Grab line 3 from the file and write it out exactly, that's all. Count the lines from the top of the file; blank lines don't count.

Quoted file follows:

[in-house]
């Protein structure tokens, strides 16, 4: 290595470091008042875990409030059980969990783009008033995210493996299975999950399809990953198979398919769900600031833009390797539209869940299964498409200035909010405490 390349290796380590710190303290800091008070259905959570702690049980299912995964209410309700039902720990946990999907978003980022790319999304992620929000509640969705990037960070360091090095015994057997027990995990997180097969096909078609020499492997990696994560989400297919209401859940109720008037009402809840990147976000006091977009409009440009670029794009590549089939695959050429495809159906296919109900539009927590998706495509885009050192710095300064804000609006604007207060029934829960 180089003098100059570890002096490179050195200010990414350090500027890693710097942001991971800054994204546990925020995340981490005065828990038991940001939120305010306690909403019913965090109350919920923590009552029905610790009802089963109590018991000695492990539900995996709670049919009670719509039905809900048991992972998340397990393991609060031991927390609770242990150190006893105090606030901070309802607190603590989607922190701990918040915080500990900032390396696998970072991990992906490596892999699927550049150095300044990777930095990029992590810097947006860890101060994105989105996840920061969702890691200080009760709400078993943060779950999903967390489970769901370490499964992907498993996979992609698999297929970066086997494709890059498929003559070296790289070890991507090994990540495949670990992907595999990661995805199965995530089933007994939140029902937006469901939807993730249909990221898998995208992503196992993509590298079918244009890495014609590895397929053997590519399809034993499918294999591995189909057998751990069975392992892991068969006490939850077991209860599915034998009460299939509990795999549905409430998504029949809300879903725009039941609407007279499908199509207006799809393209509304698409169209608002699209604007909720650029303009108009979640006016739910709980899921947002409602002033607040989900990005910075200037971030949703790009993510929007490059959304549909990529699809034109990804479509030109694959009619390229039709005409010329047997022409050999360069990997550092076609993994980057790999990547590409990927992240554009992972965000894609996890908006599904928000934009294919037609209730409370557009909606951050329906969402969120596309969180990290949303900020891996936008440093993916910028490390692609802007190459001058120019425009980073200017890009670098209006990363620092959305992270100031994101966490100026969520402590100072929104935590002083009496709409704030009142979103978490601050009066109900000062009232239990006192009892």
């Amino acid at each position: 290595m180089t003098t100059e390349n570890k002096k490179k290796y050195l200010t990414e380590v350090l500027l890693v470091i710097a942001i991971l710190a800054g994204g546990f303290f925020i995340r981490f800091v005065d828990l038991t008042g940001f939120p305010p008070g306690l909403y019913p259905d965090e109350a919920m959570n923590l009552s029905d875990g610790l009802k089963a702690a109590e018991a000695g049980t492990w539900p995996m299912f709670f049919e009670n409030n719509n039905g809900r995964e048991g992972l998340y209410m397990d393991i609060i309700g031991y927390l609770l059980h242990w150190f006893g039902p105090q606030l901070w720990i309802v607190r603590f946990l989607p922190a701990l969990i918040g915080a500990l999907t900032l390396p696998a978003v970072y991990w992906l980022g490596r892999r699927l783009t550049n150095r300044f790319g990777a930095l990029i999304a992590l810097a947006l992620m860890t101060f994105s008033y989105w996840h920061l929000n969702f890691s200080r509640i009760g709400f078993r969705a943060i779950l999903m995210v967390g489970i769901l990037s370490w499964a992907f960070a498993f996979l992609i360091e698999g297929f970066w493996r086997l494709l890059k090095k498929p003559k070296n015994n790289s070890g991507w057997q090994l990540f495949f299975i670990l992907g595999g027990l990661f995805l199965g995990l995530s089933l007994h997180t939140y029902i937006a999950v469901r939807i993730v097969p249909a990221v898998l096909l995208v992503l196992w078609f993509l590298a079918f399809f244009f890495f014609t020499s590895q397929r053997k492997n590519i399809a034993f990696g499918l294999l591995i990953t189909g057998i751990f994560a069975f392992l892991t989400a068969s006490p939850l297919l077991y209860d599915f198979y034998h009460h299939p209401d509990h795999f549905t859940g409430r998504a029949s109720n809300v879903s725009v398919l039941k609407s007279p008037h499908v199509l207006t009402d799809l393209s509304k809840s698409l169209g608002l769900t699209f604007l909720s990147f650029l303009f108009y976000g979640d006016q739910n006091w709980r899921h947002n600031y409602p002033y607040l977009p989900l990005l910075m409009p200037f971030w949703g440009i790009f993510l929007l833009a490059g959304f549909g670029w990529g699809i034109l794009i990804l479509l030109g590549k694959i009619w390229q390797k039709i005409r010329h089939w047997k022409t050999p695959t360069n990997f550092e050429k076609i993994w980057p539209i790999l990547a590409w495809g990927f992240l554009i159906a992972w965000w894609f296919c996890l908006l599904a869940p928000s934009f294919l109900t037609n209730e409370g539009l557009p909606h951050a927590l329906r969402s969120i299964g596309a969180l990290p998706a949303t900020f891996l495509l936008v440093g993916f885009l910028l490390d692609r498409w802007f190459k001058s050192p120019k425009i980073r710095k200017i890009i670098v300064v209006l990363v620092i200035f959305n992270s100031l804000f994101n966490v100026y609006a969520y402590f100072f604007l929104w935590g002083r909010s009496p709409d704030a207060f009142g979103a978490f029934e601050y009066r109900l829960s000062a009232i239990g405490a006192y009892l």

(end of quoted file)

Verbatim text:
């Amino acid at each position: 290595m180089t003098t100059e390349n570890k002096k490179k290796y050195l200010t990414e380590v350090l500027l890693v470091i710097a942001i991971l710190a800054g994204g546990f303290f925020i995340r981490f800091v005065d828990l038991t008042g940001f939120p305010p008070g306690l909403y019913p259905d965090e109350a919920m959570n923590l009552s029905d875990g610790l009802k089963a702690a109590e018991a000695g049980t492990w539900p995996m299912f709670f049919e009670n409030n719509n039905g809900r995964e048991g992972l998340y209410m397990d393991i609060i309700g031991y927390l609770l059980h242990w150190f006893g039902p105090q606030l901070w720990i309802v607190r603590f946990l989607p922190a701990l969990i918040g915080a500990l999907t900032l390396p696998a978003v970072y991990w992906l980022g490596r892999r699927l783009t550049n150095r300044f790319g990777a930095l990029i999304a992590l810097a947006l992620m860890t101060f994105s008033y989105w996840h920061l929000n969702f890691s200080r509640i009760g709400f078993r969705a943060i779950l999903m995210v967390g489970i769901l990037s370490w499964a992907f960070a498993f996979l992609i360091e698999g297929f970066w493996r086997l494709l890059k090095k498929p003559k070296n015994n790289s070890g991507w057997q090994l990540f495949f299975i670990l992907g595999g027990l990661f995805l199965g995990l995530s089933l007994h997180t939140y029902i937006a999950v469901r939807i993730v097969p249909a990221v898998l096909l995208v992503l196992w078609f993509l590298a079918f399809f244009f890495f014609t020499s590895q397929r053997k492997n590519i399809a034993f990696g499918l294999l591995i990953t189909g057998i751990f994560a069975f392992l892991t989400a068969s006490p939850l297919l077991y209860d599915f198979y034998h009460h299939p209401d509990h795999f549905t859940g409430r998504a029949s109720n809300v879903s725009v398919l039941k609407s007279p008037h499908v199509l207006t009402d799809l393209s509304k809840s698409l169209g608002l769900t699209f604007l909720s990147f650029l303009f108009y976000g979640d006016q739910n006091w709980r899921h947002n600031y409602p002033y607040l977009p989900l990005l910075m409009p200037f971030w949703g440009i790009f993510l929007l833009a490059g959304f549909g670029w990529g699809i034109l794009i990804l479509l030109g590549k694959i009619w390229q390797k039709i005409r010329h089939w047997k022409t050999p695959t360069n990997f550092e050429k076609i993994w980057p539209i790999l990547a590409w495809g990927f992240l554009i159906a992972w965000w894609f296919c996890l908006l599904a869940p928000s934009f294919l109900t037609n209730e409370g539009l557009p909606h951050a927590l329906r969402s969120i299964g596309a969180l990290p998706a949303t900020f891996l495509l936008v440093g993916f885009l910028l490390d692609r498409w802007f190459k001058s050192p120019k425009i980073r710095k200017i890009i670098v300064v209006l990363v620092i200035f959305n992270s100031l804000f994101n966490v100026y609006a969520y402590f100072f604007l929104w935590g002083r909010s009496p709409d704030a207060f009142g979103a978490f029934e601050y009066r109900l829960s000062a009232i239990g405490a006192y009892l």